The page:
by Roger Hayes, Senior Vice President and General Manager, Laboratory Sciences, MPI Research
In today’s world of drug development, almost every aspect of the development continuum is related to speed, efficiency, precision, and quality. Whether it is a generic company racing to first-to-file status, a virtual or biotech company looking to entice Sponsors with promising data, or a mid-large pharma organization seeking its next promising candidate for New Drug Application (NDA) filing and approval – every aspect of the development process needs to progress seamlessly.
Drug development today is typically handled by outsourcing vendors or contract research organizations (CROs) that provide a mix of in-house capabilities and outsourced activities. Looking across the continuum, most development processes start with preclinical toxicology, progress through the proof of concept stages, and then continue on to first-in-human studies after having submitted the Investigational New Drug (IND). Once a successful Phase I trial is complete, it’s on to Phase IIa, Phase IIb, and Phase III trials. Sounds simple, right? But what must be noted is the common thread across the entire continuum-bioanalytical testing. Many consider this a rather simple process, but many development groups lose sight of efficiency and speed in the process that could have been achieved by a “one-stop shopping” model. Because of extended timelines associated with the drug development process, the big picture vision is lost.
Typically, in supporting toxicology and preclinical testing, a bioanalytical laboratory (internal or external) is tasked with developing a biological fluid assay to support these activities. These assays are performed in a variety of matrices and species over a period of time. Depending on the CRO’s expertise, or the structure of the pharma organization, the bioanalytical process may be performed by many laboratories and individuals as the drug moves through the development process. At each phase of the process, the assay is transferred and reinvented with each group, putting its own mark on it before validation. Each reinvention has the potential to invalidate or put into question all of the previous work come submission time. When we allocate parts of the program to one group and then another, the challenge of reconciliation at the time of submission can be a nightmare due to the potential for inconsistency. At the very least, it may leave the reviewing party spinning their proverbial wheels. In essence, there is a struggle through the process without a larger vision and continue without foresight, efficiency, or speed. We forget the common feature/thread in the process–bioanalytical testing. Why do drug developers make their lives so hard?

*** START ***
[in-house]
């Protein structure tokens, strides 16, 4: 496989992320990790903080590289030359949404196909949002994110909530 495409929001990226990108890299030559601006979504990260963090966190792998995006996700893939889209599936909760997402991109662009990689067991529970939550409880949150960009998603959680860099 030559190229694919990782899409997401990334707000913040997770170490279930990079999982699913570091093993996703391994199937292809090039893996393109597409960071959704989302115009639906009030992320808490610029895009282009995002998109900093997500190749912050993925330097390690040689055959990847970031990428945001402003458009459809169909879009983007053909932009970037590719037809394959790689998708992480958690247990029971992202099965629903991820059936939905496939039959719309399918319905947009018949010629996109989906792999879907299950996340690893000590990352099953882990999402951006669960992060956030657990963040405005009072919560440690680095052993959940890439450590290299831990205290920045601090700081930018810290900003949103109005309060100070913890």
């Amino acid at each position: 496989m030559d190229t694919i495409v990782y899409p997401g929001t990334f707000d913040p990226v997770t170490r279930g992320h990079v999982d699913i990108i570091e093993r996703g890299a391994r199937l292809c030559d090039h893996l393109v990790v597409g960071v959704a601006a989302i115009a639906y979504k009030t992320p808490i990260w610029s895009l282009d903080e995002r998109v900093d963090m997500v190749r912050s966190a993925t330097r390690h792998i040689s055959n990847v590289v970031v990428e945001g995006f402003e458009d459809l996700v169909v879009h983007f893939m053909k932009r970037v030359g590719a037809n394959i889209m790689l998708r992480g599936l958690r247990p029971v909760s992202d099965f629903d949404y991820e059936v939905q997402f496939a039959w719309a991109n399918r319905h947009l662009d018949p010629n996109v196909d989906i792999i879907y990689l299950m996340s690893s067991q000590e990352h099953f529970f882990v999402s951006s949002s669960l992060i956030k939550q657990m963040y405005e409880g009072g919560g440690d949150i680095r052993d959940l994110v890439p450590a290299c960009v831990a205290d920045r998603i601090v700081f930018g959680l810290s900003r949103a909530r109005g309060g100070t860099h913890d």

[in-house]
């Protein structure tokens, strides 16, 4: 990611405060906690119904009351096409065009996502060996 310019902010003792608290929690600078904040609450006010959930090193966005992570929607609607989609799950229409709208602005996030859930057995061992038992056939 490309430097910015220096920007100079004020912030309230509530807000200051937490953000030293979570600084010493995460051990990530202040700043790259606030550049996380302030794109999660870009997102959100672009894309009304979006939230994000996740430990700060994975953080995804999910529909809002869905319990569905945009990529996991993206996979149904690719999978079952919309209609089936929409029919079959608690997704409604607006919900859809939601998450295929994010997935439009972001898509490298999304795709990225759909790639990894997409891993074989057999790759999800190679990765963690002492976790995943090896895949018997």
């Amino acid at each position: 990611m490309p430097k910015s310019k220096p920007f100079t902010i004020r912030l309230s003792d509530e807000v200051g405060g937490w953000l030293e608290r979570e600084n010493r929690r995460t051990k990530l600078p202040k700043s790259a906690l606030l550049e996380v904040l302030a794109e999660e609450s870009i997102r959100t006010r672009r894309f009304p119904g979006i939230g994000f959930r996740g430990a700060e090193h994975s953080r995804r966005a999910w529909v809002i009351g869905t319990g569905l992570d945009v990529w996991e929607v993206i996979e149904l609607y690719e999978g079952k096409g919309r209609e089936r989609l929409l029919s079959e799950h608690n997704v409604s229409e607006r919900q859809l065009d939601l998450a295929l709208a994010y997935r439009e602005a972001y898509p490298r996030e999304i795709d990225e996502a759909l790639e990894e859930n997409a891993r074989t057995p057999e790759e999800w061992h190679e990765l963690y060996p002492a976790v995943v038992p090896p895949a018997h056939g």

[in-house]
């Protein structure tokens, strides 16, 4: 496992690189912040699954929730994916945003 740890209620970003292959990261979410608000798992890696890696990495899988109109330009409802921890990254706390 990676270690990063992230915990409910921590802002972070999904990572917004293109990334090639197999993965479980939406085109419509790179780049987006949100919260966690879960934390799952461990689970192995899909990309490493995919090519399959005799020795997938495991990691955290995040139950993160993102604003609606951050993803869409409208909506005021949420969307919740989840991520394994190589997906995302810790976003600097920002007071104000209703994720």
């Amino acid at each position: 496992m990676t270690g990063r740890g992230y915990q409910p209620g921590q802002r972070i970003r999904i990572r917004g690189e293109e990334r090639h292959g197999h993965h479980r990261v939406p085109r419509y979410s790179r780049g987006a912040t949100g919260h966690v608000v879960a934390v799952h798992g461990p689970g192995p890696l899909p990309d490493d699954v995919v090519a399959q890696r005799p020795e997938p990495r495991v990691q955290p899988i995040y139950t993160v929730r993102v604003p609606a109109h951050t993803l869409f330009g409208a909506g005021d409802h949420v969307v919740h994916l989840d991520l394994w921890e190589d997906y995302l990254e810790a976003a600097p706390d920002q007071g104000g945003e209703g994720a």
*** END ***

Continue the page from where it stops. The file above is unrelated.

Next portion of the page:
In larger organizations, it simply may be a matter of too many “cooks in the kitchen.” The make-up of the development team becomes so fractured that, collectively, they lose sight of any common thread in the process. On the other hand, in the world of biotech or virtual company development, there may not be individual expertise in niche areas of development, so the company may rely on consultants to support different segments of development. Ultimately, developers end up losing sight of efficiencies when there are multiple team members, service providers, and consultants involved with the project.
Many toxicology and preclinical CROs are built as niche providers, but very few have the knowledge or expertise to support a one-stop-shop for bioanalytical testing support through human trials. This is also the case when for stand-alone clinical/bioanalytical CROs, built to process large quantities of human samples, but may not have development expertise within a variety of matrices. Not to mention, they may refrain from supporting 100 rabbit plasma samples, and would rather support 2,000 human plasma samples.
Priority of analysis can become a simple case of economics at these CROs. Not only is there a break up the development continuum from the “developer’s” perspective, but the vendors providing the outsourcing activities are segmented as well.
The industry needs to step back to refocus on big picture of process execution. Doing so will enhance the efficiencies with drug development, leading to a healthier world.